To summarize, there will be near-term challenges in the global economy. It seems the keys are in the ignition of a stalled-out vehicle that’s slowly backing to the edge of a cliff. Though the current environment appears very dismal, there may be some bright spots to consider as we drop off deeper into recessionary territory.
Range Resources (NYSE: RRC)
Range Resources is a natural gas exploration and production company based in Fort Worth, Texas with primary operations in the Marcellus basin in Pennsylvania in the northern-region of the Appalachia. Range Resources currently has 894,000 gross acres under lease consisting of 18.1TCFe of natural gas in the gaseous region and operates 2 horizontal drilling rigs. The Marcellus basin holds roughly 60% of the known natural gas reserves in the US and consists of roughly 98% natural gas and NGLs.
Range Resources was founded in 1976 as Lomak Petroleum, in the business of exploring new high-risk territory for unconventional gas plays. Range Resources was the result of a merger between Lomak Petroleum and Domain Energy Corp. in 1998. Their original operations were more broad, spanning much of the Midwest, Texas, and New England areas in search of natural gas reserves. Through a series of transactions and asset sales, Range Resources inevitably concentrated its assets in the Marcellus basin. In fact, Range Resources was the first to pioneer the exploration and recovery of natural gas in the Marcellus basin, the largest land-based natural gas reserve in the US. At the time, predating horizontal fracking, these assets were seen as high-risk; however, this investment paid off through the improvement in drilling technologies and continues to pay off handsomely.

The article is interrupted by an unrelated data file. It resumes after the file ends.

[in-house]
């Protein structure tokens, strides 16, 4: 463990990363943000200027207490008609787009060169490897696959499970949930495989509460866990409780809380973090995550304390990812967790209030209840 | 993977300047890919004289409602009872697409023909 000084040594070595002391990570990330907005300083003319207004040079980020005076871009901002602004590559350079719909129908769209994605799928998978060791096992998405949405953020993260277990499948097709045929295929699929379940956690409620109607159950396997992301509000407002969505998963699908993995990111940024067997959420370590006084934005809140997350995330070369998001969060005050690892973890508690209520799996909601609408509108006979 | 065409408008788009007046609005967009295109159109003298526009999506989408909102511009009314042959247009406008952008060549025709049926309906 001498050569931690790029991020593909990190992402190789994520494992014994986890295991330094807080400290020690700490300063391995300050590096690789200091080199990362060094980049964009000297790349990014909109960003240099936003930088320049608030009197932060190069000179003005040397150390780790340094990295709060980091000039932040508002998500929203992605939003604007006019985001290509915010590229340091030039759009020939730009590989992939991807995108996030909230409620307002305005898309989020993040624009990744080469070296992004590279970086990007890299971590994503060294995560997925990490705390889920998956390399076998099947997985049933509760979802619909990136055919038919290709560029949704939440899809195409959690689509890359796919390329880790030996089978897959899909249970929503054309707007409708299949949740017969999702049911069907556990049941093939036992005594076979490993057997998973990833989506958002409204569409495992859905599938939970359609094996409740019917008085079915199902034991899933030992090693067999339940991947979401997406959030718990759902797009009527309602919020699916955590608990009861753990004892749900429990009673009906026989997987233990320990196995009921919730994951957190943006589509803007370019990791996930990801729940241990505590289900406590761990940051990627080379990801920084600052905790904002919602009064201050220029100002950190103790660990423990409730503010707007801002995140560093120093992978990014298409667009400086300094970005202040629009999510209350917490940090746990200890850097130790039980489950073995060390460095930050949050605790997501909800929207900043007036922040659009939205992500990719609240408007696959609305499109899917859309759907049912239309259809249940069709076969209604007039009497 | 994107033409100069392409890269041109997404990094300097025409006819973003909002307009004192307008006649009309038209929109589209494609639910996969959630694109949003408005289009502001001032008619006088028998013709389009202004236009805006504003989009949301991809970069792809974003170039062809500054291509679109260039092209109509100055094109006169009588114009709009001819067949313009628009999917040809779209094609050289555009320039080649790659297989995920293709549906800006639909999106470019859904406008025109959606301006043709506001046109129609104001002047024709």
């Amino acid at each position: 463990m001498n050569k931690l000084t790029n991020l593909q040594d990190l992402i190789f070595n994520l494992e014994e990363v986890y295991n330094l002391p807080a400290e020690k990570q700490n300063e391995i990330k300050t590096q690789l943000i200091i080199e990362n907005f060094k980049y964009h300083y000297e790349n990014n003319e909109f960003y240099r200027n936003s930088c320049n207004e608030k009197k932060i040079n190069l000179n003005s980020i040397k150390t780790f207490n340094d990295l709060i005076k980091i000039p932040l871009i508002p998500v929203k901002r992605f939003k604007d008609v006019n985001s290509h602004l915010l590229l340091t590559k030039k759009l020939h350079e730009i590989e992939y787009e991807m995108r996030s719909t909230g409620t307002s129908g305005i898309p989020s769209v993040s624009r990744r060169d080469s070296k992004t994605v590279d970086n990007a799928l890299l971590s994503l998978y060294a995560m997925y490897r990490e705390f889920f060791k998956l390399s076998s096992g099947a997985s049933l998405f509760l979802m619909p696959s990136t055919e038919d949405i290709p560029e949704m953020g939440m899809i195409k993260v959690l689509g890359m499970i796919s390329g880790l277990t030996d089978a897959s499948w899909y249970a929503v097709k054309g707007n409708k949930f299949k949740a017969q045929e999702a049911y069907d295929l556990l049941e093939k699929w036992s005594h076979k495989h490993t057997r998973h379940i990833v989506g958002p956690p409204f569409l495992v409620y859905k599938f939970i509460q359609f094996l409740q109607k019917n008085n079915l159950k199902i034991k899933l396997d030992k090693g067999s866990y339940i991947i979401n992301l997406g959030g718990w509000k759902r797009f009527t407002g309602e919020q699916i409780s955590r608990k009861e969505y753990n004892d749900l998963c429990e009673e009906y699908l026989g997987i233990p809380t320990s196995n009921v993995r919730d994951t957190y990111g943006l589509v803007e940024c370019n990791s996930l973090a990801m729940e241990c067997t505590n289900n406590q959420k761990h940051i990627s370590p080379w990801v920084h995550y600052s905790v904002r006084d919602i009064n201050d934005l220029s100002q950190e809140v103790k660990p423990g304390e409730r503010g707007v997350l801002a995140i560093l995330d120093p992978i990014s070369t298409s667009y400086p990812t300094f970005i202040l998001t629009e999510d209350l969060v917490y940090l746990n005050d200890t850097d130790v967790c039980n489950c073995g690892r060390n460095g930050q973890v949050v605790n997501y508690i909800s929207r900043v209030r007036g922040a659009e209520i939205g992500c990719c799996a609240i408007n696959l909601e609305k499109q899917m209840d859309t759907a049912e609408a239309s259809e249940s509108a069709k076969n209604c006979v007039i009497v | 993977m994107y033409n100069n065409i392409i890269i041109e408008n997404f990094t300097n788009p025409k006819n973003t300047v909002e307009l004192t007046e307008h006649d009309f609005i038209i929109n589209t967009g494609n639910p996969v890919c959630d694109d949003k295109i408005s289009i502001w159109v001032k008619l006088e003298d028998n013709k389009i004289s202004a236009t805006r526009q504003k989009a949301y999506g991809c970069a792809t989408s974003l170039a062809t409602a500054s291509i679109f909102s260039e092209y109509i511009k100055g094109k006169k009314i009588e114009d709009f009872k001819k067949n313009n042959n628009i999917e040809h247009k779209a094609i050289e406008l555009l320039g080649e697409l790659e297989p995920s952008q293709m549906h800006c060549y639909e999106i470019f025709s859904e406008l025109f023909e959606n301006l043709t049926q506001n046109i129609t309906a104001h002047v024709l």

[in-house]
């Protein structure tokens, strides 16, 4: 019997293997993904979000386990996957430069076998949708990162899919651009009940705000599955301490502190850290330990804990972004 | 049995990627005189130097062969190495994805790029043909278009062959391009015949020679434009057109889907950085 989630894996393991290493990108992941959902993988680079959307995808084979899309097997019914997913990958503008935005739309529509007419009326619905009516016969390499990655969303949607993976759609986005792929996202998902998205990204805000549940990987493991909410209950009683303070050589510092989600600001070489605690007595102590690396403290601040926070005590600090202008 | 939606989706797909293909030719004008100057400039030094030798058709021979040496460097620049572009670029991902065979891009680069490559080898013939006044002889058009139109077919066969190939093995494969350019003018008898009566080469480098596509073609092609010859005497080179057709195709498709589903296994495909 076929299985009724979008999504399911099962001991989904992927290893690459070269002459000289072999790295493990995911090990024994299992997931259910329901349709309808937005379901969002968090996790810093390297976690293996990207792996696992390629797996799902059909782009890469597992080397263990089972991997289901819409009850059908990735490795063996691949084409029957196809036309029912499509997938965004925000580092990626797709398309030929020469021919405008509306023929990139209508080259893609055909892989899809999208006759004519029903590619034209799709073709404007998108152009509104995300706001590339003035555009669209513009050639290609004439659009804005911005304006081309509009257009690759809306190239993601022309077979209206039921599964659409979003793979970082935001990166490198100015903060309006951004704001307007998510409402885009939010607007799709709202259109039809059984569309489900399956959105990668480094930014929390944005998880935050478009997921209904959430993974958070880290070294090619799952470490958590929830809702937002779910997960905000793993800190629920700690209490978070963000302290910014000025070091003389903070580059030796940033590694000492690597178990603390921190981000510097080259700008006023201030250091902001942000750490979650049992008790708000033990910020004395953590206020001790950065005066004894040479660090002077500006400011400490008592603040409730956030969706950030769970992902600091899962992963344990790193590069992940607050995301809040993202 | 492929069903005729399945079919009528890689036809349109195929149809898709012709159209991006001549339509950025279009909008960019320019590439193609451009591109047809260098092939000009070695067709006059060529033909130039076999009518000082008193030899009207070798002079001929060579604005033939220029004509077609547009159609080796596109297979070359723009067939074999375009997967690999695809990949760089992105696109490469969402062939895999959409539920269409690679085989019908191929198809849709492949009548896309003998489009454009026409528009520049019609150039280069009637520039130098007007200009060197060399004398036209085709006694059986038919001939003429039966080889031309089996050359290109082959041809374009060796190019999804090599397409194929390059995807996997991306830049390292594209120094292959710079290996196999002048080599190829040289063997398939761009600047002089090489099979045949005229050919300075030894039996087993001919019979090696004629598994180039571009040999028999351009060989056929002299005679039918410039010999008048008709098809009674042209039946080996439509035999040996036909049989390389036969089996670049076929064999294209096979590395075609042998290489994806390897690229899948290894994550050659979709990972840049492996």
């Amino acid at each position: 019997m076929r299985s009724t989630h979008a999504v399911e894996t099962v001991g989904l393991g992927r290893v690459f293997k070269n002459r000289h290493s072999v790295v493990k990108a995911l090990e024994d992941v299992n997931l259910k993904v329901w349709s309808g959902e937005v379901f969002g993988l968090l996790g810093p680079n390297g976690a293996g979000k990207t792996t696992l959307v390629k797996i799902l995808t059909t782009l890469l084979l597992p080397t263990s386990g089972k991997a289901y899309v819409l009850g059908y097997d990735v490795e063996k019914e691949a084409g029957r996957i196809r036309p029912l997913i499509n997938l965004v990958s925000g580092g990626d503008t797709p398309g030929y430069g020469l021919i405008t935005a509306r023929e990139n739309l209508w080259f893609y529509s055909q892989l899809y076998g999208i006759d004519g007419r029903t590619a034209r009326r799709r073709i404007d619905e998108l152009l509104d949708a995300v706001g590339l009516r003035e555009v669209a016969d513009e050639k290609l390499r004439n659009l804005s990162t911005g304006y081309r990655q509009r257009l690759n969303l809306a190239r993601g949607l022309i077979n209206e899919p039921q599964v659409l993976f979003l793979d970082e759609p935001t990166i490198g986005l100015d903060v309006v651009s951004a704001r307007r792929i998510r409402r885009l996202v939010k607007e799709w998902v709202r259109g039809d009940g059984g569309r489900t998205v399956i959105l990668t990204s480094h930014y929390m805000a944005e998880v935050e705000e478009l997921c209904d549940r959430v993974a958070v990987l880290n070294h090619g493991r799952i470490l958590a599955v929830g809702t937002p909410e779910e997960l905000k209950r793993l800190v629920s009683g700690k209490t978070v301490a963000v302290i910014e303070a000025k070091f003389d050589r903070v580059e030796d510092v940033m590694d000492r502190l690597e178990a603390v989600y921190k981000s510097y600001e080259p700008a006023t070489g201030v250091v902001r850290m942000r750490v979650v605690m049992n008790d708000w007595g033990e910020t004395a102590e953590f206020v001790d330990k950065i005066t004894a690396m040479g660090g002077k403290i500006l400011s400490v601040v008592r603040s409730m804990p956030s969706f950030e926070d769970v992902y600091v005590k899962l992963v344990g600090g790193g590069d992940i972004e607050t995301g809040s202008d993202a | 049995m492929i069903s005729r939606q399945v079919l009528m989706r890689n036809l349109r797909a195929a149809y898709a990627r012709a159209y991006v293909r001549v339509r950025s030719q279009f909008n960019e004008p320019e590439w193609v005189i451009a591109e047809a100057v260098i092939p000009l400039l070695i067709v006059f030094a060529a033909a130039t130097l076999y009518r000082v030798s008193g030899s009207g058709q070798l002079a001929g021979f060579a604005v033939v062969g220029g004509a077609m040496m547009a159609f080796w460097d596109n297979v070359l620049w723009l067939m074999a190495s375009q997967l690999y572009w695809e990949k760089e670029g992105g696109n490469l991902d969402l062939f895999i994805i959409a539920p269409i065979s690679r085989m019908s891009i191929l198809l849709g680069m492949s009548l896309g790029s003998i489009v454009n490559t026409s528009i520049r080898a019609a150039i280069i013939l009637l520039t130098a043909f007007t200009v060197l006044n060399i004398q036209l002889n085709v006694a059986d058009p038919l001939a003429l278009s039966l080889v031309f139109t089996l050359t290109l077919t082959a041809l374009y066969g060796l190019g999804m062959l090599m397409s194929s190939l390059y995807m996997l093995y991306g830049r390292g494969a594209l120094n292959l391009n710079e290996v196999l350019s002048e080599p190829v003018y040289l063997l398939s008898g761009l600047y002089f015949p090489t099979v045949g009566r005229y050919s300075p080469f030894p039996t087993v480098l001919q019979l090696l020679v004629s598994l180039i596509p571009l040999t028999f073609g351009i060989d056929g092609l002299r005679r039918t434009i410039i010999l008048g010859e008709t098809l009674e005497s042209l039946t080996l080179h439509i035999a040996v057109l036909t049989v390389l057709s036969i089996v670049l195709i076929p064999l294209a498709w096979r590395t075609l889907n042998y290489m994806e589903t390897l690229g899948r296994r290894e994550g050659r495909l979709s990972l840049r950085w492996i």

Range Resources today is a very investable company, though it faces some headwinds. As you’ll read in my equity research report, Range Resources faces tough FY23 comps as the natural gas strip prices for FY23 averages to ~2.72/mcf, well below FY22’s PV-10 valuation using $6.36/mcf. Overall, this is only a near-term headwinds in stock valuation and the long-term opportunity still holds. As shares are expected to revalue at a lower price of ~$21/share, I believe this will create a good buying opportunity to build a position to experience the ride up as the demand for natural gas improves. Please follow the link to the equity research report as found on SeekingAlpha.